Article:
Periodization for a Year

Has anyone had success periodizing their training for a full year?

I’m blessed with a job that allows for ample lifestyle design. As a professor, I’m busy during the spring and fall semesters, but I have an abundance of free time during the winter and summer months. I keep work to an absolute minimum during breaks.

I’m wondering whether it would make sense to use these more flexible seasons (winter/summer breaks in the academic calendar) as my ‘building muscle’ seasons, and focusing on simply maintaining (or cutting BF) during the semesters. It would look something like this:

  • Late January-early May: less volume, less food
  • Early May-late August: more volume, more food
  • Late August-early December: less volume, less food
  • Early December-late January: more volume, more food

What do you think? Good strategy or too much planning ahead?

I am sure that it wouldnt matter that much. As long as basic principles are present, stuff either works or it does not.

Also, at this point, i dont see the reason to guess or self medicate. Experts in every field have posted free programs and books all over the internet. Pick any and just go by it. If it doesnt work, its not the training. In fact, in my experience it’s almost never the training anyways that is the problem.

This sounds like a typical bulk and cut, to which I would say it sounds great!


I would say I like the idea, but I believe that you should spend most of the year in a surplus, as that’s the time you’re really making progress.

I’ve done something similar in the past, but the reverse of you. I actually bulk during my busier parts of the year since I don’t want a cut to further impact recovery, and add additional stress on what is already a hectic period.

I would also say that based on how lean you already are, I would dedicate more of the year to adding mass than just maintaining/cutting if that is a primary goal (not even meaning trying to get huge, but just generally speaking).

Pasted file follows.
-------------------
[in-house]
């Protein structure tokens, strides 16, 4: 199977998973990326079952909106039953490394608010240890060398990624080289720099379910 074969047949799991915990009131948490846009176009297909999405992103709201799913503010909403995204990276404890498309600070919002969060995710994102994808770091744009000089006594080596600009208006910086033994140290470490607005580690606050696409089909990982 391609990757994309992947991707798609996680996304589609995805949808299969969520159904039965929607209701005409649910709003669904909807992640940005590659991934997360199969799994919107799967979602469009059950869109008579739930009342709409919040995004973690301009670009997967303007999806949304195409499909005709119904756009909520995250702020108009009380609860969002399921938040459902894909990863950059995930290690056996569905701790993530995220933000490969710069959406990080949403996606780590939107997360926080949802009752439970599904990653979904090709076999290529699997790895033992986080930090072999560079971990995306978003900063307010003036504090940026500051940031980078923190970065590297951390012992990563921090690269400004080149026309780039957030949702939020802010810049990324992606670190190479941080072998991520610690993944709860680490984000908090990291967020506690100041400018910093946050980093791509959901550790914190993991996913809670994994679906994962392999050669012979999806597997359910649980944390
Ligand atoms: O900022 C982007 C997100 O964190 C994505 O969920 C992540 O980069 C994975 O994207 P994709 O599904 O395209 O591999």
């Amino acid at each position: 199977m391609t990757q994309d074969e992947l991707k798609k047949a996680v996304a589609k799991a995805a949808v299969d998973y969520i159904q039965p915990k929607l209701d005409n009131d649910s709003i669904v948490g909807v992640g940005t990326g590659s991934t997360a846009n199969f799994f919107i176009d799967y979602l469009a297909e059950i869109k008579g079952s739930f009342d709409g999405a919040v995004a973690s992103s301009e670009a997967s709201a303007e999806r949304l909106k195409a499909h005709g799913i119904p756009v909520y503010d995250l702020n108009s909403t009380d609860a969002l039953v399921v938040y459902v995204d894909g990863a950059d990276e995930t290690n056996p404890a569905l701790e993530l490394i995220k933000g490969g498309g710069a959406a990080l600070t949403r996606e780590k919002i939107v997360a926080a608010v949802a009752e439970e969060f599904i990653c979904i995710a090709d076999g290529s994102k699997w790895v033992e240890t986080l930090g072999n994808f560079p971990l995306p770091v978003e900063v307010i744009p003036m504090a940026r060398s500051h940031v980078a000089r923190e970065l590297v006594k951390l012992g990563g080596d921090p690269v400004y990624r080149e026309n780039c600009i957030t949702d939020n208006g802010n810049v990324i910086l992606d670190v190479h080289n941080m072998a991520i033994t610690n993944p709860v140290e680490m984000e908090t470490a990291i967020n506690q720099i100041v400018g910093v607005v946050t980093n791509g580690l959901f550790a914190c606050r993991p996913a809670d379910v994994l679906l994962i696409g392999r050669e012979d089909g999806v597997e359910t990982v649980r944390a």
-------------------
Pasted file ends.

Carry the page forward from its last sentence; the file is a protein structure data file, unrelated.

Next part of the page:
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@T3hPwnisher had at least a 6-month plan for getting hyooge if I remember right


I would think most successful strength athletes and bodybuilders do exactly this. No one is bulking for 12 months or peaking fro 12 months. You don’t specify what you are trying to achieve but as you mention building muscle seasons I assume the focus is on this ?

Wait until you see my pics


There is always one. I should have said no one successful :wink:


Check out CT’s The Four Seasons of Lifting.


I think of it the opposite way. When you’re busy in life, stress is high, which is not conducive to muscle gain. So it makes more sense (IMO) to aim for muscle gain when stress in other areas of life is not as high.

If that’s you in the profile picture, you’re pretty damn lean already. Do you really need to do it in what looks like a 4:3 (bulking/cutting) ratio? That seems like way too low a time in a surplus throughout the year in my mind. It looks like you could do slower bulks and either 3:1 or 4:1 it. Bulk slowly, gain ~10lbs over 3-4 months, mini-cut for 4 weeks shaving off 8-10lbs, bulk again.

Mini-cuts don’t affect us in the way longer cuts would. For that reason, timing doesn’t really matter as long as you’re in and out.